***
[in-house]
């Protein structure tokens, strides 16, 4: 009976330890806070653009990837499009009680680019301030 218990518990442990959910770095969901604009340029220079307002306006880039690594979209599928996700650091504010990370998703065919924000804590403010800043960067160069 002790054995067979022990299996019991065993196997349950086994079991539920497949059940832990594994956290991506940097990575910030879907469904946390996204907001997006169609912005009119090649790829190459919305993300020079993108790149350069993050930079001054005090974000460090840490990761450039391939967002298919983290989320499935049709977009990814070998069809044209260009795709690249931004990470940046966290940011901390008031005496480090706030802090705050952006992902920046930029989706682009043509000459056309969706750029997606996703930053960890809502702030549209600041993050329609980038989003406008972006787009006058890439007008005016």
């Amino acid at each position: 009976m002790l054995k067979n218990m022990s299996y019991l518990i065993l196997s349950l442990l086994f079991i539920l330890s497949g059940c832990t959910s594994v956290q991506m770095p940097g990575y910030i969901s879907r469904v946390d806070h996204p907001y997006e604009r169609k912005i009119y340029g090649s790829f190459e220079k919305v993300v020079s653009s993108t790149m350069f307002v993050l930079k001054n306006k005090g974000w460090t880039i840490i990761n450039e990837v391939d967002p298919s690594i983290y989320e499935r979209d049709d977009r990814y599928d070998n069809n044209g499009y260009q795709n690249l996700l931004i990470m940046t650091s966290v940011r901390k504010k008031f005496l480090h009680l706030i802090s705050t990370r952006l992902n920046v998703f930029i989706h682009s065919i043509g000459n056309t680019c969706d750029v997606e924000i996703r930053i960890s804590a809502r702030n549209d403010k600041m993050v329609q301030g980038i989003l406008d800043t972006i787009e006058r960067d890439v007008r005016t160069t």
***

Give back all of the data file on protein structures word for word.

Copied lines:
[in-house]
């Protein structure tokens, strides 16, 4: 009976330890806070653009990837499009009680680019301030 218990518990442990959910770095969901604009340029220079307002306006880039690594979209599928996700650091504010990370998703065919924000804590403010800043960067160069 002790054995067979022990299996019991065993196997349950086994079991539920497949059940832990594994956290991506940097990575910030879907469904946390996204907001997006169609912005009119090649790829190459919305993300020079993108790149350069993050930079001054005090974000460090840490990761450039391939967002298919983290989320499935049709977009990814070998069809044209260009795709690249931004990470940046966290940011901390008031005496480090706030802090705050952006992902920046930029989706682009043509000459056309969706750029997606996703930053960890809502702030549209600041993050329609980038989003406008972006787009006058890439007008005016």
């Amino acid at each position: 009976m002790l054995k067979n218990m022990s299996y019991l518990i065993l196997s349950l442990l086994f079991i539920l330890s497949g059940c832990t959910s594994v956290q991506m770095p940097g990575y910030i969901s879907r469904v946390d806070h996204p907001y997006e604009r169609k912005i009119y340029g090649s790829f190459e220079k919305v993300v020079s653009s993108t790149m350069f307002v993050l930079k001054n306006k005090g974000w460090t880039i840490i990761n450039e990837v391939d967002p298919s690594i983290y989320e499935r979209d049709d977009r990814y599928d070998n069809n044209g499009y260009q795709n690249l996700l931004i990470m940046t650091s966290v940011r901390k504010k008031f005496l480090h009680l706030i802090s705050t990370r952006l992902n920046v998703f930029i989706h682009s065919i043509g000459n056309t680019c969706d750029v997606e924000i996703r930053i960890s804590a809502r702030n549209d403010k600041m993050v329609q301030g980038i989003l406008d800043t972006i787009e006058r960067d890439v007008r005016t160069t």